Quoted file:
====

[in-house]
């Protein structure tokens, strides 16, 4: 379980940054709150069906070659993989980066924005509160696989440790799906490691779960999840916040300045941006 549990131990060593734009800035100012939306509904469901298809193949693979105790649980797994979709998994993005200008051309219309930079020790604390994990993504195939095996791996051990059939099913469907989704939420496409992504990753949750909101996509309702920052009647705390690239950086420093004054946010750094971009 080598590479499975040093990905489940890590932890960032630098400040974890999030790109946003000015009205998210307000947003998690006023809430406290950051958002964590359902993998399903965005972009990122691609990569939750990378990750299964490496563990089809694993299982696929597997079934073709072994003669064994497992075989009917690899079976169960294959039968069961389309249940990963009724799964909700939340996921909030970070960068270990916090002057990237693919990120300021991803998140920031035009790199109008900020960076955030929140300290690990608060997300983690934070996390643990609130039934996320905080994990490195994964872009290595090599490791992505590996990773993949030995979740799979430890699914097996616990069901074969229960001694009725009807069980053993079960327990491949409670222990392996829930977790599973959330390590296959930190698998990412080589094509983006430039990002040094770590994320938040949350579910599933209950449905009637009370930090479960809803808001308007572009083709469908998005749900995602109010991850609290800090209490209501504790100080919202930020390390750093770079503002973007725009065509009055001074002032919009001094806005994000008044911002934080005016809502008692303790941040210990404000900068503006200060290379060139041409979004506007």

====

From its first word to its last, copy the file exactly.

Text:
[in-house]
């Protein structure tokens, strides 16, 4: 379980940054709150069906070659993989980066924005509160696989440790799906490691779960999840916040300045941006 549990131990060593734009800035100012939306509904469901298809193949693979105790649980797994979709998994993005200008051309219309930079020790604390994990993504195939095996791996051990059939099913469907989704939420496409992504990753949750909101996509309702920052009647705390690239950086420093004054946010750094971009 080598590479499975040093990905489940890590932890960032630098400040974890999030790109946003000015009205998210307000947003998690006023809430406290950051958002964590359902993998399903965005972009990122691609990569939750990378990750299964490496563990089809694993299982696929597997079934073709072994003669064994497992075989009917690899079976169960294959039968069961389309249940990963009724799964909700939340996921909030970070960068270990916090002057990237693919990120300021991803998140920031035009790199109008900020960076955030929140300290690990608060997300983690934070996390643990609130039934996320905080994990490195994964872009290595090599490791992505590996990773993949030995979740799979430890699914097996616990069901074969229960001694009725009807069980053993079960327990491949409670222990392996829930977790599973959330390590296959930190698998990412080589094509983006430039990002040094770590994320938040949350579910599933209950449905009637009370930090479960809803808001308007572009083709469908998005749900995602109010991850609290800090209490209501504790100080919202930020390390750093770079503002973007725009065509009055001074002032919009001094806005994000008044911002934080005016809502008692303790941040210990404000900068503006200060290379060139041409979004506007």